With this simple markup structure in place, you can apply a generic float rule to all three column divs.

Once dimensions are assigned to these blocks things rapidly change. First, start with the content block. To set the block to be 60% of the window width, and the width of the lefthand sidebar to be 20% of the screen.

#content { margin-left: 20%; width: 60%; }

By setting a lefthand margin equal to the width of your lefthand sidebar, you’ve essentially “reserved” some space for it. The next step is to use negative margins to “pull” the navigation div across the content div to the lefthand side of the page.

Creating Whitespace

The space between the columns is called a gutter. To customize this layout by increasing the size of the gutters, an approach would be to apply some margins around the columns. There are a number of ways to achieve this effect, but first start by adding an additional div to each of your columns, like so:

<div id="container"> <div id="content" class="column"> <div class="wrap"> [...] </div> </div><!-- /end #content --> <div id="navigation" class="column"> <div class="wrap"> [...] </div> </div><!-- /end #navigation --> <div id="related-info" class="column"> <div class="wrap"> [...] </div> </div><!-- /end #related-info --> </div><!-- /end #container -->

With your “wrap” divs in place, apply padding to them with CSS to create more breathing room:

.column .wrap { padding: 20px; } #content .wrap { padding: 20px 30px; }

Now simplify the CSS for a moment, and remove all the column margins:

#content { width: 60%; } #navigation { width: 20%; } #related-info { width: 19%; }

As a result, each column in your layout now appears in its natural position in the float order.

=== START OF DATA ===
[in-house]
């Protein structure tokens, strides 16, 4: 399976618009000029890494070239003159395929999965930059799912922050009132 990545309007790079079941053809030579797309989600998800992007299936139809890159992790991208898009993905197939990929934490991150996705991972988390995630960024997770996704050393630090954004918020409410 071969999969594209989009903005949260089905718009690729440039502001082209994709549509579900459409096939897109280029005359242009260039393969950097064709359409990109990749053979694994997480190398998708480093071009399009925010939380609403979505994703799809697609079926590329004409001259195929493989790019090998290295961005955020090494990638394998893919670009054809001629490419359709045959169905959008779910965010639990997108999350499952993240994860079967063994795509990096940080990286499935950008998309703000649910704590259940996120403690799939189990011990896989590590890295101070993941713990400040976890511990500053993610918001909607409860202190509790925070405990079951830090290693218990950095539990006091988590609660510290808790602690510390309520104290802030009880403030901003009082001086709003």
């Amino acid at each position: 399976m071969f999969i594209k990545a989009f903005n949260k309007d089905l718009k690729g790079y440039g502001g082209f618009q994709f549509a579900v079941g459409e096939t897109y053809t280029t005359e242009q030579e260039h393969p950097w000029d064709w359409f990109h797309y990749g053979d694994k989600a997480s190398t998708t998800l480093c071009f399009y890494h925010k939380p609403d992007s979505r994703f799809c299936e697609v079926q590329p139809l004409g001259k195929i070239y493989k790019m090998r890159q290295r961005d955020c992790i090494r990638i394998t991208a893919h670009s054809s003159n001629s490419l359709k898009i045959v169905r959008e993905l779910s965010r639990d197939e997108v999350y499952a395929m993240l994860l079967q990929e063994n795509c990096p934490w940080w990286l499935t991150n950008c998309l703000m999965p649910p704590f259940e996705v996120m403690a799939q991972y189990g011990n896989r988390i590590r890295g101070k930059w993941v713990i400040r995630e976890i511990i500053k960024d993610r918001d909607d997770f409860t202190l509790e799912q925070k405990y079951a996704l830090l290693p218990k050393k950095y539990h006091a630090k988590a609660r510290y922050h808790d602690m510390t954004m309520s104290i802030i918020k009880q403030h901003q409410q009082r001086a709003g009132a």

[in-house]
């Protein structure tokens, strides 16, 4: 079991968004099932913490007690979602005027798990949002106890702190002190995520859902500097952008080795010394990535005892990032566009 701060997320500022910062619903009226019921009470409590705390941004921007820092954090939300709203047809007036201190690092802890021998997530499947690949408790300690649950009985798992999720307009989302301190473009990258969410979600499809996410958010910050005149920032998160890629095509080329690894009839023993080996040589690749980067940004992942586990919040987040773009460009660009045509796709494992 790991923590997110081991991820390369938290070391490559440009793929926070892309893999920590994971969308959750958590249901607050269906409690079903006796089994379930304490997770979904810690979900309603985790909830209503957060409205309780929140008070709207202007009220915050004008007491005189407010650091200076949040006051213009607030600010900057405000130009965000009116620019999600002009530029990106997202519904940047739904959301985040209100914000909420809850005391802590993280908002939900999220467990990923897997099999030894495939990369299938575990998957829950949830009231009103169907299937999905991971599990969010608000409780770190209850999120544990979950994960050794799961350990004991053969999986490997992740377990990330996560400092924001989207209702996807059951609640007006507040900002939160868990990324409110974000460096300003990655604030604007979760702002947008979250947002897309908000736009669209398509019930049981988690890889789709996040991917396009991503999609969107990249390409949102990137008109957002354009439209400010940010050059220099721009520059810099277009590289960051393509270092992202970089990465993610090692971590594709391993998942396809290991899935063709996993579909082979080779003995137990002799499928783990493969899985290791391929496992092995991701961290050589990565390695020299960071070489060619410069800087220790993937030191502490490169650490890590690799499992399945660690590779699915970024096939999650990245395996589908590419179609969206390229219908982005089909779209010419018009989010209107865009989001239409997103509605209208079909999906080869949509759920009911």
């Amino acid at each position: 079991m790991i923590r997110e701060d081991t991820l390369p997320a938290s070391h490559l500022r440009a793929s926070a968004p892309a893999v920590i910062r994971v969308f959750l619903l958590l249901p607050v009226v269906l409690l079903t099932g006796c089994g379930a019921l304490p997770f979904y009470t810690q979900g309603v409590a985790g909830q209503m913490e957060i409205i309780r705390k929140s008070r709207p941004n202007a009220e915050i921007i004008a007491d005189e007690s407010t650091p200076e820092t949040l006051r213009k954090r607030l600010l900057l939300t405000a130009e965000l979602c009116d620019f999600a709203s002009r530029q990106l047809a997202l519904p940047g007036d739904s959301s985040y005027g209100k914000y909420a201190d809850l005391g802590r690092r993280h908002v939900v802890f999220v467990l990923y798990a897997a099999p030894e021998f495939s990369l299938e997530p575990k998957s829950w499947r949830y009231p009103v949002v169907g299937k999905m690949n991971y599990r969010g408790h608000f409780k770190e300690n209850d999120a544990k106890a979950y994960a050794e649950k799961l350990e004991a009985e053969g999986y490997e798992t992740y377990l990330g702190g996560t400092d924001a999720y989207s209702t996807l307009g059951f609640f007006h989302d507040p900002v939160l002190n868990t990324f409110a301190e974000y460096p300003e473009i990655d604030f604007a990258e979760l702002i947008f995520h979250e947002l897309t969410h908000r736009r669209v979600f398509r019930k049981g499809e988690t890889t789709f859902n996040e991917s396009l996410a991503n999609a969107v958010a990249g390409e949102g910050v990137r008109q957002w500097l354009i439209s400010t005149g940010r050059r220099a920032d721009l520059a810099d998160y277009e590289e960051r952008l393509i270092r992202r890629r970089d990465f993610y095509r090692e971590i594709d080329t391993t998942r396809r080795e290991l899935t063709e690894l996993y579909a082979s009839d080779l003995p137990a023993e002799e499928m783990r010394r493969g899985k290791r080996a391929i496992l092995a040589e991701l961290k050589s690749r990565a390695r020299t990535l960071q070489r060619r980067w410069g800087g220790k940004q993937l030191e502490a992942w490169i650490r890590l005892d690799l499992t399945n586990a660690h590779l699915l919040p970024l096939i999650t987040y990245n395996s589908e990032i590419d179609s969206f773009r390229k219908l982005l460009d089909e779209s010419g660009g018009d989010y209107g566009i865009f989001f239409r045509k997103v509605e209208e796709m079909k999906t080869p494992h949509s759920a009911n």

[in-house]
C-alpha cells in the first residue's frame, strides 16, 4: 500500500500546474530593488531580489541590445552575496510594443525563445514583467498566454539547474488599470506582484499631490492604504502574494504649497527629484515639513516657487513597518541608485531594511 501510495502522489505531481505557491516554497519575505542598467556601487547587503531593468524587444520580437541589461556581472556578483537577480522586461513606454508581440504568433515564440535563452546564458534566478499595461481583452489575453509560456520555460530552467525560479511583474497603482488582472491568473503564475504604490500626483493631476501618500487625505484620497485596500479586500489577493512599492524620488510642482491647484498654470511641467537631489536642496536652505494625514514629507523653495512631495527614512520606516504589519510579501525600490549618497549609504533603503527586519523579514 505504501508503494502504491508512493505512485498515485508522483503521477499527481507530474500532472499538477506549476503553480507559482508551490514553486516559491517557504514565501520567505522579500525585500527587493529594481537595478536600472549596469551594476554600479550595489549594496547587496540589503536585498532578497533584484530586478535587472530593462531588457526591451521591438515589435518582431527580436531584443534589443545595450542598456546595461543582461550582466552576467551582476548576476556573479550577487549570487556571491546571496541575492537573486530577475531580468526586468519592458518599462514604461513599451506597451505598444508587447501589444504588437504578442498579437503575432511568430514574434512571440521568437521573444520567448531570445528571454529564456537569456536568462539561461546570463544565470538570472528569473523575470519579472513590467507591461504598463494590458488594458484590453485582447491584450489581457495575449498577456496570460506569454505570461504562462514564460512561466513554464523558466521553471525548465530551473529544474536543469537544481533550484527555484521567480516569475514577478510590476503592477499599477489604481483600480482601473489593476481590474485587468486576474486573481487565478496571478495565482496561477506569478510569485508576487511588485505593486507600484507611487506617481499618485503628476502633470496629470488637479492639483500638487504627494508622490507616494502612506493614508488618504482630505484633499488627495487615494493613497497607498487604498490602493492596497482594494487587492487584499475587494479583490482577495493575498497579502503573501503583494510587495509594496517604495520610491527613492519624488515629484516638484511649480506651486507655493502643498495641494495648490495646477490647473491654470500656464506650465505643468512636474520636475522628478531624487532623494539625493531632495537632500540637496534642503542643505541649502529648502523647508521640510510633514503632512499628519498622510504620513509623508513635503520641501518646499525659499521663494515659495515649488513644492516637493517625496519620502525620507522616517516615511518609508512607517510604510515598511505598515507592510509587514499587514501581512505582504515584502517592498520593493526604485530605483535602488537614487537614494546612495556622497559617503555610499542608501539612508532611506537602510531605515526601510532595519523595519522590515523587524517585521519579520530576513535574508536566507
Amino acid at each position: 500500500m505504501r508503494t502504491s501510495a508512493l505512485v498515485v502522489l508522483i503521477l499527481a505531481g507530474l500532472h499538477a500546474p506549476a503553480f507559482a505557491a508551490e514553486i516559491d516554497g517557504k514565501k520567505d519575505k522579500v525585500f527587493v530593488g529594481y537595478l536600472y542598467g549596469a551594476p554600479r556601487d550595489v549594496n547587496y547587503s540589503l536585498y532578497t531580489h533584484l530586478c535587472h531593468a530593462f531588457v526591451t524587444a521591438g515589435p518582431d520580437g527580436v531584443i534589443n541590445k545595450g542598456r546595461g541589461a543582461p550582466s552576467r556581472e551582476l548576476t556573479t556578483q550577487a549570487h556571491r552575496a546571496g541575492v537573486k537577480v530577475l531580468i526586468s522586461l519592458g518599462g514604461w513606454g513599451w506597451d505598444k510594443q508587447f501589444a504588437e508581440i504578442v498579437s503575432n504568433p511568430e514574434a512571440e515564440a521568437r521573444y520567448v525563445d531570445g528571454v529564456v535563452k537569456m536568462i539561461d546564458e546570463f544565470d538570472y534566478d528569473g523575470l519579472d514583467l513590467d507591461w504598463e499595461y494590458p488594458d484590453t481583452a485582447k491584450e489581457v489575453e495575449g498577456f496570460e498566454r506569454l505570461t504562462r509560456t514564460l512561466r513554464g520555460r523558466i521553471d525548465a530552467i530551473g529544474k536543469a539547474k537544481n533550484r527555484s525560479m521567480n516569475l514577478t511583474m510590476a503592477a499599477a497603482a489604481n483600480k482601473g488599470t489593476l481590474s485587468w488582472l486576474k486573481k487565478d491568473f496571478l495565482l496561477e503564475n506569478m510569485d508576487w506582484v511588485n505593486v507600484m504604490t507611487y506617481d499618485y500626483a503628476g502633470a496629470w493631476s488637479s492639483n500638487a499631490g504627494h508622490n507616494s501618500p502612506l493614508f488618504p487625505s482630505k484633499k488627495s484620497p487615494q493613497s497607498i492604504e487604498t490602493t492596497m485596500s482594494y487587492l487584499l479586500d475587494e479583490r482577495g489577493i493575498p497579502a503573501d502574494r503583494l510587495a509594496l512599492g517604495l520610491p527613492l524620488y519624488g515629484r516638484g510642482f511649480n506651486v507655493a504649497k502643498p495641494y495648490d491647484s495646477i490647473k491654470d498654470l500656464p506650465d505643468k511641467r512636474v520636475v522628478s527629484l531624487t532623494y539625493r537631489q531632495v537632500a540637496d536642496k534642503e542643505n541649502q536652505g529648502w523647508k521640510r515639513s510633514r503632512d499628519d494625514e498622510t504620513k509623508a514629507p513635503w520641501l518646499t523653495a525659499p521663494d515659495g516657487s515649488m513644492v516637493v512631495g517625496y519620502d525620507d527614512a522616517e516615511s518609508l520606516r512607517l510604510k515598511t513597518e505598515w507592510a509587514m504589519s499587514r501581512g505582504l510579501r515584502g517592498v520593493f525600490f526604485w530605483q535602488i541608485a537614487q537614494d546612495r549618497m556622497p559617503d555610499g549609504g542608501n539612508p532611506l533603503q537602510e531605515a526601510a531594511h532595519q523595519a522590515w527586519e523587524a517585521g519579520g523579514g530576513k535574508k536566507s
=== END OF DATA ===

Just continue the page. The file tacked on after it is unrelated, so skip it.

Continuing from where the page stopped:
By adding a lefthand margin to your navigation div, and then by using a negative lefthand margin to move your related-info div, you can essentially reverse the order of the second two columns.

#content { width: 60%; } #sidnav { margin-left: 20%; width: 20%; } #related-info { margin-left: -39%; width: 19%; }

As a result, each column in your layout now appears in its natural position in the float order.

And to complete the demonstration, place the content column on the righthand side of the page by applying the following code:

#content { margin-left: 40%; width: 60%; } #sidnav { margin-left: -100%; width: 20%; } #related-info { margin-left: -80%; width: 19%; }

As with the first layout, a margin is applied to the content column in order to “reserve” some whitespace on the lefthand side of our page. Then, negative lefthand margins are used to pull the navigation and “related information” divs into the proper location.

Page Layout Algorithm

A simple way to calculate rearranging columns is to follow a somewhat simple algorithm used to calculate the negative margins for a column:

  • For the column you want to determine its negative margin, first calculate the rightmost point for all columns that precedes it in the source code.
  • Then specify the leftmost point for the column.
  • Finally, subtract the rightmost value from the leftmost to give the left margin for the element.

Faux Columns

Faux columns is a technique developed by web designer Dan Cederholm that utilizes a horizontally repeating background image.

By using one tiled image, Cederholm’s method works incredibly well in a fixed-width design: however, the technique’s versatility means that it needs only slight modification to work in our fully flexible layout. First, you need two images, one for each side of the content column

Next, you’ll need to wrap your container block in an extra div, like so:

<div id="container-outer">: <div id="container">: [Rest of template goes here] </div>: </div>:

And finally, you’ll need to add the following rules to your style sheet:

#container:after { clear: both; content: "."; display: block; height: 0; visibility: hidden; } #container { display: inline-block; } /*\*/ #container { display: block; } /**/ /*\*//*/ #container { display: inline-block; } /**/ #container-outer { background: url("images/cork_1.png") repeat-y 20% 0; } #container { background: url("images/grunge_wall.png") repeat-y 80% 0; }